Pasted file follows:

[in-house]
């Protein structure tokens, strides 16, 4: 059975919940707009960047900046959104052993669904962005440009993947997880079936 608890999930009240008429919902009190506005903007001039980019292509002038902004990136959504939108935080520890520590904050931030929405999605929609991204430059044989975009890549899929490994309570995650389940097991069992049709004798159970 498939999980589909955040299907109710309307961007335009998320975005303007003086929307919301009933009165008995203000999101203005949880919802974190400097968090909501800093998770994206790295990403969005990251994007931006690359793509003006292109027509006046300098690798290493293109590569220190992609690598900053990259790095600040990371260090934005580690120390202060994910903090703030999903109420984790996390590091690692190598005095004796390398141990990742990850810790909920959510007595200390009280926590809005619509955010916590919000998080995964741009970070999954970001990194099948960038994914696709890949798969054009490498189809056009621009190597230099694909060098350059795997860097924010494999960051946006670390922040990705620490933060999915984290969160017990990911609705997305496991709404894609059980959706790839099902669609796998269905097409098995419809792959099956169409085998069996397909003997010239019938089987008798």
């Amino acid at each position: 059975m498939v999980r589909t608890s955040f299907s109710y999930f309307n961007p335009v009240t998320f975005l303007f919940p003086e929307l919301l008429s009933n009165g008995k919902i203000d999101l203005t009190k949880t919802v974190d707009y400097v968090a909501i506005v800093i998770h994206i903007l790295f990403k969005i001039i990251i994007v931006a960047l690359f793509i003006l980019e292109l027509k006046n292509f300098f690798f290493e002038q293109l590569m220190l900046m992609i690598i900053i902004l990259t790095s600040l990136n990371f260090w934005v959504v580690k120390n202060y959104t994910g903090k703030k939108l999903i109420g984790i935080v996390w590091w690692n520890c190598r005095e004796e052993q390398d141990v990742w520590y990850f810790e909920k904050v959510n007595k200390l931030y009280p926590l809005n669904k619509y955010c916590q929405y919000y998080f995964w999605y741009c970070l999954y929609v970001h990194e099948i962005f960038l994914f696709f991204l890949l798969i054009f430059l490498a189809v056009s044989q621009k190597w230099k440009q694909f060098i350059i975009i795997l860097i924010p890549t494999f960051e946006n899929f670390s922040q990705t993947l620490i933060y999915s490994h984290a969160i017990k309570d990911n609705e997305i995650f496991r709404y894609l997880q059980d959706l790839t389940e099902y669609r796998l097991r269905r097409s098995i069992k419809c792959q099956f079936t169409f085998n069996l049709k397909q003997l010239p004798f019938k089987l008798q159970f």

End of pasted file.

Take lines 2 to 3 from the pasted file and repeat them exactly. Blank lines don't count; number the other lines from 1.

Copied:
């Protein structure tokens, strides 16, 4: 059975919940707009960047900046959104052993669904962005440009993947997880079936 608890999930009240008429919902009190506005903007001039980019292509002038902004990136959504939108935080520890520590904050931030929405999605929609991204430059044989975009890549899929490994309570995650389940097991069992049709004798159970 498939999980589909955040299907109710309307961007335009998320975005303007003086929307919301009933009165008995203000999101203005949880919802974190400097968090909501800093998770994206790295990403969005990251994007931006690359793509003006292109027509006046300098690798290493293109590569220190992609690598900053990259790095600040990371260090934005580690120390202060994910903090703030999903109420984790996390590091690692190598005095004796390398141990990742990850810790909920959510007595200390009280926590809005619509955010916590919000998080995964741009970070999954970001990194099948960038994914696709890949798969054009490498189809056009621009190597230099694909060098350059795997860097924010494999960051946006670390922040990705620490933060999915984290969160017990990911609705997305496991709404894609059980959706790839099902669609796998269905097409098995419809792959099956169409085998069996397909003997010239019938089987008798």
């Amino acid at each position: 059975m498939v999980r589909t608890s955040f299907s109710y999930f309307n961007p335009v009240t998320f975005l303007f919940p003086e929307l919301l008429s009933n009165g008995k919902i203000d999101l203005t009190k949880t919802v974190d707009y400097v968090a909501i506005v800093i998770h994206i903007l790295f990403k969005i001039i990251i994007v931006a960047l690359f793509i003006l980019e292109l027509k006046n292509f300098f690798f290493e002038q293109l590569m220190l900046m992609i690598i900053i902004l990259t790095s600040l990136n990371f260090w934005v959504v580690k120390n202060y959104t994910g903090k703030k939108l999903i109420g984790i935080v996390w590091w690692n520890c190598r005095e004796e052993q390398d141990v990742w520590y990850f810790e909920k904050v959510n007595k200390l931030y009280p926590l809005n669904k619509y955010c916590q929405y919000y998080f995964w999605y741009c970070l999954y929609v970001h990194e099948i962005f960038l994914f696709f991204l890949l798969i054009f430059l490498a189809v056009s044989q621009k190597w230099k440009q694909f060098i350059i975009i795997l860097i924010p890549t494999f960051e946006n899929f670390s922040q990705t993947l620490i933060y999915s490994h984290a969160i017990k309570d990911n609705e997305i995650f496991r709404y894609l997880q059980d959706l790839t389940e099902y669609r796998l097991r269905r097409s098995i069992k419809c792959q099956f079936t169409f085998n069996l049709k397909q003997l010239p004798f019938k089987l008798q159970f």